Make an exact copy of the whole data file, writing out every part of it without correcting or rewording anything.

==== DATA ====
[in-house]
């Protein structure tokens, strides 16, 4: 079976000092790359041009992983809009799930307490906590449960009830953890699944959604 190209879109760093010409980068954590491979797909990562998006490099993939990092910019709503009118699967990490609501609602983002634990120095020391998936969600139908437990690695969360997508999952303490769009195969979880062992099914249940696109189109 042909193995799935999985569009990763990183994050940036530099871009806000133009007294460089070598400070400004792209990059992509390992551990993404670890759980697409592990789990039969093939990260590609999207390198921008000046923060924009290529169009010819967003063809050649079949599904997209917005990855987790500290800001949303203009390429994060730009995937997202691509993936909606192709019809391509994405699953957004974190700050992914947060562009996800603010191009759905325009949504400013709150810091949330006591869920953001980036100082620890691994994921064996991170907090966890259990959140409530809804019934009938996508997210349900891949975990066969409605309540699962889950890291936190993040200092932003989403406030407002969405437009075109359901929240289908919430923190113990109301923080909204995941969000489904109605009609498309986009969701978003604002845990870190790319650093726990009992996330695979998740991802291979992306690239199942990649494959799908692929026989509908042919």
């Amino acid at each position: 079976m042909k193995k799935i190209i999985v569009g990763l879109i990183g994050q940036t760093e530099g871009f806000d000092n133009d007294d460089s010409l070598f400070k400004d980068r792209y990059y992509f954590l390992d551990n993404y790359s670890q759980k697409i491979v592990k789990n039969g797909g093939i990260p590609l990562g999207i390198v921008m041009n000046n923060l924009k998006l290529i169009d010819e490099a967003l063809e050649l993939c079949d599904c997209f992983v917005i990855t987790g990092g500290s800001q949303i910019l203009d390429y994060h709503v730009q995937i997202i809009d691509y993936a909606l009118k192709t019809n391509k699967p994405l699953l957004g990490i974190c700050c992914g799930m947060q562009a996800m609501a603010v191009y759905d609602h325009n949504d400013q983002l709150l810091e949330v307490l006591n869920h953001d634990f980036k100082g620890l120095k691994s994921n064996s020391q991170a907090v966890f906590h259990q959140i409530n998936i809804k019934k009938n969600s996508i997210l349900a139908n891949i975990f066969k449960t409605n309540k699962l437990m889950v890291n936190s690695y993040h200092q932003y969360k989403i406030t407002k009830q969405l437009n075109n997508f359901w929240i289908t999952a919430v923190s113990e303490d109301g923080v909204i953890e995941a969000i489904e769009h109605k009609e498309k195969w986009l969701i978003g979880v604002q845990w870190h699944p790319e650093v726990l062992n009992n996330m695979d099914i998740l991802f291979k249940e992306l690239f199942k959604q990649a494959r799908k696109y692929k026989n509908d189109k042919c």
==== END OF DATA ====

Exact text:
[in-house]
């Protein structure tokens, strides 16, 4: 079976000092790359041009992983809009799930307490906590449960009830953890699944959604 190209879109760093010409980068954590491979797909990562998006490099993939990092910019709503009118699967990490609501609602983002634990120095020391998936969600139908437990690695969360997508999952303490769009195969979880062992099914249940696109189109 042909193995799935999985569009990763990183994050940036530099871009806000133009007294460089070598400070400004792209990059992509390992551990993404670890759980697409592990789990039969093939990260590609999207390198921008000046923060924009290529169009010819967003063809050649079949599904997209917005990855987790500290800001949303203009390429994060730009995937997202691509993936909606192709019809391509994405699953957004974190700050992914947060562009996800603010191009759905325009949504400013709150810091949330006591869920953001980036100082620890691994994921064996991170907090966890259990959140409530809804019934009938996508997210349900891949975990066969409605309540699962889950890291936190993040200092932003989403406030407002969405437009075109359901929240289908919430923190113990109301923080909204995941969000489904109605009609498309986009969701978003604002845990870190790319650093726990009992996330695979998740991802291979992306690239199942990649494959799908692929026989509908042919």
């Amino acid at each position: 079976m042909k193995k799935i190209i999985v569009g990763l879109i990183g994050q940036t760093e530099g871009f806000d000092n133009d007294d460089s010409l070598f400070k400004d980068r792209y990059y992509f954590l390992d551990n993404y790359s670890q759980k697409i491979v592990k789990n039969g797909g093939i990260p590609l990562g999207i390198v921008m041009n000046n923060l924009k998006l290529i169009d010819e490099a967003l063809e050649l993939c079949d599904c997209f992983v917005i990855t987790g990092g500290s800001q949303i910019l203009d390429y994060h709503v730009q995937i997202i809009d691509y993936a909606l009118k192709t019809n391509k699967p994405l699953l957004g990490i974190c700050c992914g799930m947060q562009a996800m609501a603010v191009y759905d609602h325009n949504d400013q983002l709150l810091e949330v307490l006591n869920h953001d634990f980036k100082g620890l120095k691994s994921n064996s020391q991170a907090v966890f906590h259990q959140i409530n998936i809804k019934k009938n969600s996508i997210l349900a139908n891949i975990f066969k449960t409605n309540k699962l437990m889950v890291n936190s690695y993040h200092q932003y969360k989403i406030t407002k009830q969405l437009n075109n997508f359901w929240i289908t999952a919430v923190s113990e303490d109301g923080v909204i953890e995941a969000i489904e769009h109605k009609e498309k195969w986009l969701i978003g979880v604002q845990w870190h699944p790319e650093v726990l062992n009992n996330m695979d099914i998740l991802f291979k249940e992306l690239f199942k959604q990649a494959r799908k696109y692929k026989n509908d189109k042919c």